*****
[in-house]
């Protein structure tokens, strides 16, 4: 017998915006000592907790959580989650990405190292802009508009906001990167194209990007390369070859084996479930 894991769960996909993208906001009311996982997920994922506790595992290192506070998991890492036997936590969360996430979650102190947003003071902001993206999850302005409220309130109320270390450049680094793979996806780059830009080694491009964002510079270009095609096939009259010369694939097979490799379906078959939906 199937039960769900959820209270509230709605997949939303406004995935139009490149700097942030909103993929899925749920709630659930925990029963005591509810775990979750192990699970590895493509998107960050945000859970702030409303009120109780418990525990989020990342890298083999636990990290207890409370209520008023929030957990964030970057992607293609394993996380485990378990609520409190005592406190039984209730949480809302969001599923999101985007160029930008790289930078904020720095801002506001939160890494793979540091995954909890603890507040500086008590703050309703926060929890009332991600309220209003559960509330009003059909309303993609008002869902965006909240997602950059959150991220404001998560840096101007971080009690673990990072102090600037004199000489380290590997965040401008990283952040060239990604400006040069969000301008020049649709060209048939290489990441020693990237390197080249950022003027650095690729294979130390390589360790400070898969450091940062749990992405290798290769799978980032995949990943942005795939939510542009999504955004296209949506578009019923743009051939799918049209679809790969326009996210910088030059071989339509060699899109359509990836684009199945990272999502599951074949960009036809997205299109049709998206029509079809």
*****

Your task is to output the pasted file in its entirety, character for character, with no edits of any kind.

[in-house]
């Protein structure tokens, strides 16, 4: 017998915006000592907790959580989650990405190292802009508009906001990167194209990007390369070859084996479930 894991769960996909993208906001009311996982997920994922506790595992290192506070998991890492036997936590969360996430979650102190947003003071902001993206999850302005409220309130109320270390450049680094793979996806780059830009080694491009964002510079270009095609096939009259010369694939097979490799379906078959939906 199937039960769900959820209270509230709605997949939303406004995935139009490149700097942030909103993929899925749920709630659930925990029963005591509810775990979750192990699970590895493509998107960050945000859970702030409303009120109780418990525990989020990342890298083999636990990290207890409370209520008023929030957990964030970057992607293609394993996380485990378990609520409190005592406190039984209730949480809302969001599923999101985007160029930008790289930078904020720095801002506001939160890494793979540091995954909890603890507040500086008590703050309703926060929890009332991600309220209003559960509330009003059909309303993609008002869902965006909240997602950059959150991220404001998560840096101007971080009690673990990072102090600037004199000489380290590997965040401008990283952040060239990604400006040069969000301008020049649709060209048939290489990441020693990237390197080249950022003027650095690729294979130390390589360790400070898969450091940062749990992405290798290769799978980032995949990943942005795939939510542009999504955004296209949506578009019923743009051939799918049209679809790969326009996210910088030059071989339509060699899109359509990836684009199945990272999502599951074949960009036809997205299109049709998206029509079809």